Dry Base Rock in Freshwater Setup - Tropical Fish Keeping - Aquarium fish care and resources
 
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post #1 of 8 Old 03-25-2007, 08:10 PM Thread Starter
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Dry Base Rock in Freshwater Setup

Hey just like to say what a great community you have here.

Anyways on to my question, I was wondering if I can use dry base rock for my freshwater tank. The reason why I want to add base rock is that I want to make it easier for me in the future when I end up wanting to switch to a saltwater tank. I have heard that clean, dried base rock is okay to use in a freshwater setup, however I want more opinions. I am currently setting up a 29g tank.

Thanks
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post #2 of 8 Old 03-25-2007, 08:17 PM
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I wouldn't recommend using any substrate that is calcium carbonate based in a freshwater tank. It will affect your pH levels and water hardness.
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post #3 of 8 Old 03-25-2007, 08:40 PM Thread Starter
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Originally Posted by leifthebunny
I wouldn't recommend using any substrate that is calcium carbonate based in a freshwater tank. It will affect your pH levels and water hardness.
Is that really going to effect the fish as much. If it is clean and dry, isnt base rock just like any other rock?

Damn! really want to use these rocks in my freshwater setup. :(
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post #4 of 8 Old 03-25-2007, 09:30 PM
no dont use it, the fact that its dry doesnt apeal to me, it was probably harvested from our worlds reef systems, full of life and beneficial things, then someone decided to dry it up and all the life that took hundreds of years to create just dies, dont encourage other people to use this rare rock in a freshwater set-up, its pretty much a waste. Even though it is just base rock and isnt really full of life, it might give the wrong impression and people might start using live rock and drying it out etc.

Base rock is taken from our reef systems and is not like any other rock since it is dead coral, it should have been full of beneficial bacteria, maybe not life form, but the dried part is just wasted of bacteria. Base rock isnt as good as live rock but it still belongs moist and should only be in saltwater aquariums or the ocean.
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post #5 of 8 Old 03-25-2007, 10:17 PM
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Quote:
Originally Posted by tigga
Quote:
Originally Posted by leifthebunny
I wouldn't recommend using any substrate that is calcium carbonate based in a freshwater tank. It will affect your pH levels and water hardness.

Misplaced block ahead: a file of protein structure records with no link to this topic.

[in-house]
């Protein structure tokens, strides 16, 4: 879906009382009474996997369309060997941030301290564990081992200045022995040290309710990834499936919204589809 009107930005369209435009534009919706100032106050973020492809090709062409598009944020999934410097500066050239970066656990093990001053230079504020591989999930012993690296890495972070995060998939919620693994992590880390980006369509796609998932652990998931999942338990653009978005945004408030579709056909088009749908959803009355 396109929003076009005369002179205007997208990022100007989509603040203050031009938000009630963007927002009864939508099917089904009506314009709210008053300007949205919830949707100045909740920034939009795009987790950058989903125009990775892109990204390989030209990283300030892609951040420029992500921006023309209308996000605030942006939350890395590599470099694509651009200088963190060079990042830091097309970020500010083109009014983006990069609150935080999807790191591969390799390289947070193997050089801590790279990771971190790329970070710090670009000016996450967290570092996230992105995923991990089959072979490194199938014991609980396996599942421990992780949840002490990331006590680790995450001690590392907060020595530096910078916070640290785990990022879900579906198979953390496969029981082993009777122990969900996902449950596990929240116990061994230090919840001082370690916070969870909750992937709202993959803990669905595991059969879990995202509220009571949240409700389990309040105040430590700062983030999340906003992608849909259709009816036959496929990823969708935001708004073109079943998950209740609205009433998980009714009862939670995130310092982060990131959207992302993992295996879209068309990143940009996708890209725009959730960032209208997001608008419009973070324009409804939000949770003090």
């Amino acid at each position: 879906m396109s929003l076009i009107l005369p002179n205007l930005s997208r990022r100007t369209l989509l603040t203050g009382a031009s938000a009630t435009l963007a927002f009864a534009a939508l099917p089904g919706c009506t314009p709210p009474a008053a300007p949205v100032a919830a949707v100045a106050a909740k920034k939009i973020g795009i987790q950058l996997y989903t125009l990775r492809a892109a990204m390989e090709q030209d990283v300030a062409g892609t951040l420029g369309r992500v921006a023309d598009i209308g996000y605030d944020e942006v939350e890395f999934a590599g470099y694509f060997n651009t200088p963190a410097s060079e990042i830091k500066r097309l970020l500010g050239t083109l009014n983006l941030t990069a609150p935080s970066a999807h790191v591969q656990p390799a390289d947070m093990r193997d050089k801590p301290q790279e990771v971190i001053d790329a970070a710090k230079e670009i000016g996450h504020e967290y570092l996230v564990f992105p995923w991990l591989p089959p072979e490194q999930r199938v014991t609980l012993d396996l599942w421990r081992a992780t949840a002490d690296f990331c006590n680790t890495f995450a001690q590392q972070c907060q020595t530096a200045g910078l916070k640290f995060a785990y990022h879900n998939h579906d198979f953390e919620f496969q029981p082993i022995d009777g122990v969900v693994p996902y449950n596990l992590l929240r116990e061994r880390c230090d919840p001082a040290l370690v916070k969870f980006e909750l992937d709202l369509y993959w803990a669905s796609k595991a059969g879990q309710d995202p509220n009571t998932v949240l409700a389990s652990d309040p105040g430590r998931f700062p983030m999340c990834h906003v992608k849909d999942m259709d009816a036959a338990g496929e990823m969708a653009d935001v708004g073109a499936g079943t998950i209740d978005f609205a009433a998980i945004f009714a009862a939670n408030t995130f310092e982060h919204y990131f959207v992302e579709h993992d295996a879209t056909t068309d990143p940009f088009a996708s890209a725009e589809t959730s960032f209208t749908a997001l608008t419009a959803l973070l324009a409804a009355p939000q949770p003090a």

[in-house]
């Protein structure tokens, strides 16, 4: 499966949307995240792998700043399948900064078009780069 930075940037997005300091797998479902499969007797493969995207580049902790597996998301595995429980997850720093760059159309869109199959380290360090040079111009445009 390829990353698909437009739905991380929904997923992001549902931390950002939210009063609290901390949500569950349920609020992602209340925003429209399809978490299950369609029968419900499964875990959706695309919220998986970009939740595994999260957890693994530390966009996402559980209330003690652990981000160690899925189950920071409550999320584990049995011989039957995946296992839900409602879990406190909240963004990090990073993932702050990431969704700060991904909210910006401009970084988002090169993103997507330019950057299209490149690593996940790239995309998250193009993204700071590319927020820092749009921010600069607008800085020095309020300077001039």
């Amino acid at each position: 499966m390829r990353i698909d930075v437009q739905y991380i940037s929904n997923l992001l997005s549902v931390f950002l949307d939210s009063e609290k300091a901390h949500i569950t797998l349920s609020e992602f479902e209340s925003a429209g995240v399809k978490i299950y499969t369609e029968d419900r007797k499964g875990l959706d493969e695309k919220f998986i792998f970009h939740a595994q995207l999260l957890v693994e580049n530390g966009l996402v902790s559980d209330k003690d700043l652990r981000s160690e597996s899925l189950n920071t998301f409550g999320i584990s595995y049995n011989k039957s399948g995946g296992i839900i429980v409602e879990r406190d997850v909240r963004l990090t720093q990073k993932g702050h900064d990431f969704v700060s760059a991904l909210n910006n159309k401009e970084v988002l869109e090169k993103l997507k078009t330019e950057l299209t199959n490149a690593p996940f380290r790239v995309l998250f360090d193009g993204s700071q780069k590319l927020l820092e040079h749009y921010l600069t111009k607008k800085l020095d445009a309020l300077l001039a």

Is that really going to effect the fish as much. If it is clean and dry, isnt base rock just like any other rock?
Most fresh water fish prefer softer water. The Calcium Carbonate makes the water harder. In a salt water aquarium, the base rock is needed. You might want to check out here: http://en.wikipedia.org/wiki/Substrate_(aquarium)
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post #6 of 8 Old 03-25-2007, 10:21 PM Thread Starter
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Okay thanks for the info. Kind of a bummer not being able to use it. It looks so nice inside a tank.
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post #7 of 8 Old 03-25-2007, 10:28 PM
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Even with the neutral rock in a freshwater aquarium, it's pretty common to unknowingly adjust the pH of the tank.

You might want to consider just using seperate tank for the fresh & salt waters. Both have their advantages. I really like the plants. Gives me something to grow outside of my Canadian Red Cherrys. :p On less than a 1/4 acre, I don't get much opportunity and it is easier to keep my neighbor from chucking dog **** in my tank. :P
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post #8 of 8 Old 03-27-2007, 09:17 PM
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You can use calcium based substrate with the proper kind of freshwater fish. In addition to the obvious African Rift Lake Cichlids, most of the Gulf of Mexico Littoral, including the Everglades, sits on a big limestone shelf - fossil coral, essentially. So any of the fish from that area thrive in hard water - Mollies, Guppies, Platies, Swordtails, Firemouth Cichlids, Texas Cichlids, Pupfish, Florida Flag Fish, Pygmy Sunfish, Violet Gobies, to name a few. And you won't need to salt the water, as all of them are evolved to regulate their osmotic pressure equally well with calcium or sodium. The only thing I have had trouble finding for that biotope is a catfish that doesn't get enormous or need straight up brackish water. Blind Cave Tetras also come from a similar situation - limestone caves.

So you can use it with freswater fish, but you just have to be more selective. Also, check what plants you can use carefully. Basically, if it can handle brackish, it can handle hard water. Vals are the typical hardwater plant, but hornwort, Elodea, Java Moss, Java Fern, and some Anubias and Crypt species do really well too.

Logic is only the beginning of wisdom
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